Around the time Major League Baseball suspended Manny Ramirez for violating its drug program last season, his representatives told officials in the commissioner’s office that they planned to file for permission to use a banned drug that would boost his testosterone levels.
Ramirez’s representatives, including his agent, Scott Boras, decided not to file for the exemption then, but the idea of seeking one was resurrected in September, two months after Ramirez returned to the field, though he ultimately never received one.
The second time the idea came up, the Dodgers were in a close race in the National League West and Ramirez was struggling at the plate. In that instance, high-ranking Dodgers personnel, including General Manager Ned Colletti, discussed how they could help Ramirez and whether he had enough of a medical problem to obtain an exemption for a testosterone-boosting drug.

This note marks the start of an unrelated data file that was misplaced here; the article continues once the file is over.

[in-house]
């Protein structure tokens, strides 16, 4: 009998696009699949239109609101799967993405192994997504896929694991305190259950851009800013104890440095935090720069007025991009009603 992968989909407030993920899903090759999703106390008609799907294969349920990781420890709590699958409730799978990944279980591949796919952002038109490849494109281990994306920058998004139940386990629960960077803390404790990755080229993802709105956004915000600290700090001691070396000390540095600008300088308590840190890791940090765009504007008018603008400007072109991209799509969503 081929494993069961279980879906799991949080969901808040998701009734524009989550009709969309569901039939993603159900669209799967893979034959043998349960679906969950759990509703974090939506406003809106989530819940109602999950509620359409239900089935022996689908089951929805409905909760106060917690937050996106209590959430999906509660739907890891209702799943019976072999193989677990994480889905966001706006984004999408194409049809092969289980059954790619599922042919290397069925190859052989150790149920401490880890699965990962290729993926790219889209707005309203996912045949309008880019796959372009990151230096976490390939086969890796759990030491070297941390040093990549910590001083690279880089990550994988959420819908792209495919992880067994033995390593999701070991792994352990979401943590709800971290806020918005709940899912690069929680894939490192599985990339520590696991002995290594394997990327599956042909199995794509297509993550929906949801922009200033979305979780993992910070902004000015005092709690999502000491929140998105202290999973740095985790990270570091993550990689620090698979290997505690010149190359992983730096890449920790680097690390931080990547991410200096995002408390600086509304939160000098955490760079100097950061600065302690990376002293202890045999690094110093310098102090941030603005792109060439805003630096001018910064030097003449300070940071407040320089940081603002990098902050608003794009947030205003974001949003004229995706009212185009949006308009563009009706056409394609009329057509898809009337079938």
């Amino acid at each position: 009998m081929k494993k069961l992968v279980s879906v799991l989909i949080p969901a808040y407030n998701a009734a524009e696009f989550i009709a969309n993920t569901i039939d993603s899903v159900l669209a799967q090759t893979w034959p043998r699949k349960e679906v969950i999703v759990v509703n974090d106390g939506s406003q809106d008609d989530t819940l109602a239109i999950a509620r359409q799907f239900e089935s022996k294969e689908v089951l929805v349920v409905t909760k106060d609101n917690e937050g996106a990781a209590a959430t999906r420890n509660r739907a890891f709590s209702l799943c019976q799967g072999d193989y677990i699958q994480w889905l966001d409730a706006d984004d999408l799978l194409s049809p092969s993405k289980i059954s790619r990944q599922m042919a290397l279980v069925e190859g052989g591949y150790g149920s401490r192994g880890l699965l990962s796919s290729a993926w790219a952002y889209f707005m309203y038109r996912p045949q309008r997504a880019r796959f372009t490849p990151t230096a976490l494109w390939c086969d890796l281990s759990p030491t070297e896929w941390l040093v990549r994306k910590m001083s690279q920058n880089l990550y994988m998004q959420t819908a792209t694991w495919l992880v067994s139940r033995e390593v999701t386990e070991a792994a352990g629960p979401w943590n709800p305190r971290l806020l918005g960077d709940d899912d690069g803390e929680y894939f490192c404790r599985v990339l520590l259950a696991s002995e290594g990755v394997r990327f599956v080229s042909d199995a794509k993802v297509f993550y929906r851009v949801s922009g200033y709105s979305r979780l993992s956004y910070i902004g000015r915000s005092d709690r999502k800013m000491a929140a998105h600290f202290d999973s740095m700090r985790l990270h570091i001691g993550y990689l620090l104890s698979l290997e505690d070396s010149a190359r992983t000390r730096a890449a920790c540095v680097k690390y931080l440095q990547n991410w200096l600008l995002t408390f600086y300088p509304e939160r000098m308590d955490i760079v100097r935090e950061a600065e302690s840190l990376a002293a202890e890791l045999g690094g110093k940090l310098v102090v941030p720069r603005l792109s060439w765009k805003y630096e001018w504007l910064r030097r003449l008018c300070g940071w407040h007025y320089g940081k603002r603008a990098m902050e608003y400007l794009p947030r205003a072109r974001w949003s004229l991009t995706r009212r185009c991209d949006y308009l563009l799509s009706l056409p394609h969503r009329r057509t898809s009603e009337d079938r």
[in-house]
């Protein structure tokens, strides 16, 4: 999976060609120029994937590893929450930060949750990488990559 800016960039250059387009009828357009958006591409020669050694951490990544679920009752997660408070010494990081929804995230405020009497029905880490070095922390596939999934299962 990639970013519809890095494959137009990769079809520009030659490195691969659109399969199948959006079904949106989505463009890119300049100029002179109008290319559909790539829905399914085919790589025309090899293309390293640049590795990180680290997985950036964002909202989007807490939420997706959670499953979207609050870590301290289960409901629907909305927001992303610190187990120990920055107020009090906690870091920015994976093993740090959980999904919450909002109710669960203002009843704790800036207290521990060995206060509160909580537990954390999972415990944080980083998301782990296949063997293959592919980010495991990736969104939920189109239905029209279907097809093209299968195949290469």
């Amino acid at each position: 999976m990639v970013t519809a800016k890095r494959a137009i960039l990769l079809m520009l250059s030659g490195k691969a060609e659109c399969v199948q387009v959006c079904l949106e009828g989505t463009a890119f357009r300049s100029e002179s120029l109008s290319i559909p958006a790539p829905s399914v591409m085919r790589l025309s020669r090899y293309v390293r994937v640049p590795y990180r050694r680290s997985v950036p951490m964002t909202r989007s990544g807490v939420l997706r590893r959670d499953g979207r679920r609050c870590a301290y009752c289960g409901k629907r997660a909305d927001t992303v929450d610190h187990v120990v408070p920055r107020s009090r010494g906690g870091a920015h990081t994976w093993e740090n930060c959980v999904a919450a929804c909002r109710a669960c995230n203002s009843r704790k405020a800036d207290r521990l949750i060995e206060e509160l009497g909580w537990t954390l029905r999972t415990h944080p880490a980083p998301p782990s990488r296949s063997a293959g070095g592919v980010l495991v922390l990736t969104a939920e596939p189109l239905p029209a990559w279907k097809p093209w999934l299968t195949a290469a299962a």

Baseball’s independent drug-testing administrator granted 115 exemptions last season to players who proved a medical need to use a banned substance. All but seven of the players received a diagnosis of attention deficit disorder. Two players received exemptions for drugs to boost their testosterone levels.
The accounts of the discussions about Ramirez’s obtaining an exemption were based on interviews with three people in baseball who spoke on condition of anonymity because they did not want to be identified discussing medical and drug testing matters.
A spokesman for the Dodgers, Josh Rawitch, said team officials did not look into getting Ramirez an exemption. He declined further comment. …